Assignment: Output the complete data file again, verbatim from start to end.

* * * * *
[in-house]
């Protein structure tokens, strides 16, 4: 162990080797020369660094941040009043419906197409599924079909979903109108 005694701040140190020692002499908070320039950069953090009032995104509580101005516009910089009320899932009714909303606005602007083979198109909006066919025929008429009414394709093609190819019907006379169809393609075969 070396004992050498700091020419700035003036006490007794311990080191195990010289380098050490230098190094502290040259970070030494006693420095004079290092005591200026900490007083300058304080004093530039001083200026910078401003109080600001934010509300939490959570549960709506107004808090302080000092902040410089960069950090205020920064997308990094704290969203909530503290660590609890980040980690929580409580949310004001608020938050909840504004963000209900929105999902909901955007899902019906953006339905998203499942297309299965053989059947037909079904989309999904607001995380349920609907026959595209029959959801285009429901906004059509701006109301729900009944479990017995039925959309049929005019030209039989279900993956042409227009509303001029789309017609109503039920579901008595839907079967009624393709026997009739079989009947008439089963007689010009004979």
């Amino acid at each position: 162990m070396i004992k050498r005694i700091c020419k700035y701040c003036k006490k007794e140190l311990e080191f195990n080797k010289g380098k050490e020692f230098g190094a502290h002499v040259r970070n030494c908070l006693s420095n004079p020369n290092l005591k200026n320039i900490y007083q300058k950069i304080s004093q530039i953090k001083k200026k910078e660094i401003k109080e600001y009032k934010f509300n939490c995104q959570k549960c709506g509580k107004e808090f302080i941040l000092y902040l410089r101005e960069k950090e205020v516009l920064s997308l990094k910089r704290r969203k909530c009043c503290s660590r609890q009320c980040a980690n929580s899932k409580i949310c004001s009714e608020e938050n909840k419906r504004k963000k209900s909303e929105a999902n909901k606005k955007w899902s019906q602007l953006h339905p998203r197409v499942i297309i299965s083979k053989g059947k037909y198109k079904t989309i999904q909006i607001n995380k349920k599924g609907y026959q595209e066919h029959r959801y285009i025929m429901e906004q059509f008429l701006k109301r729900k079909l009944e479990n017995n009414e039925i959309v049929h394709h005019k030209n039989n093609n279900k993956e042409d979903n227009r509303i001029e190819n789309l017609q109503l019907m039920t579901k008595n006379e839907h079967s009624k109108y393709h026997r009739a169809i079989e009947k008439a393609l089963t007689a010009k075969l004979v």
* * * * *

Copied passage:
[in-house]
């Protein structure tokens, strides 16, 4: 162990080797020369660094941040009043419906197409599924079909979903109108 005694701040140190020692002499908070320039950069953090009032995104509580101005516009910089009320899932009714909303606005602007083979198109909006066919025929008429009414394709093609190819019907006379169809393609075969 070396004992050498700091020419700035003036006490007794311990080191195990010289380098050490230098190094502290040259970070030494006693420095004079290092005591200026900490007083300058304080004093530039001083200026910078401003109080600001934010509300939490959570549960709506107004808090302080000092902040410089960069950090205020920064997308990094704290969203909530503290660590609890980040980690929580409580949310004001608020938050909840504004963000209900929105999902909901955007899902019906953006339905998203499942297309299965053989059947037909079904989309999904607001995380349920609907026959595209029959959801285009429901906004059509701006109301729900009944479990017995039925959309049929005019030209039989279900993956042409227009509303001029789309017609109503039920579901008595839907079967009624393709026997009739079989009947008439089963007689010009004979």
């Amino acid at each position: 162990m070396i004992k050498r005694i700091c020419k700035y701040c003036k006490k007794e140190l311990e080191f195990n080797k010289g380098k050490e020692f230098g190094a502290h002499v040259r970070n030494c908070l006693s420095n004079p020369n290092l005591k200026n320039i900490y007083q300058k950069i304080s004093q530039i953090k001083k200026k910078e660094i401003k109080e600001y009032k934010f509300n939490c995104q959570k549960c709506g509580k107004e808090f302080i941040l000092y902040l410089r101005e960069k950090e205020v516009l920064s997308l990094k910089r704290r969203k909530c009043c503290s660590r609890q009320c980040a980690n929580s899932k409580i949310c004001s009714e608020e938050n909840k419906r504004k963000k209900s909303e929105a999902n909901k606005k955007w899902s019906q602007l953006h339905p998203r197409v499942i297309i299965s083979k053989g059947k037909y198109k079904t989309i999904q909006i607001n995380k349920k599924g609907y026959q595209e066919h029959r959801y285009i025929m429901e906004q059509f008429l701006k109301r729900k079909l009944e479990n017995n009414e039925i959309v049929h394709h005019k030209n039989n093609n279900k993956e042409d979903n227009r509303i001029e190819n789309l017609q109503l019907m039920t579901k008595n006379e839907h079967s009624k109108y393709h026997r009739a169809i079989e009947k008439a393609l089963t007689a010009k075969l004979v």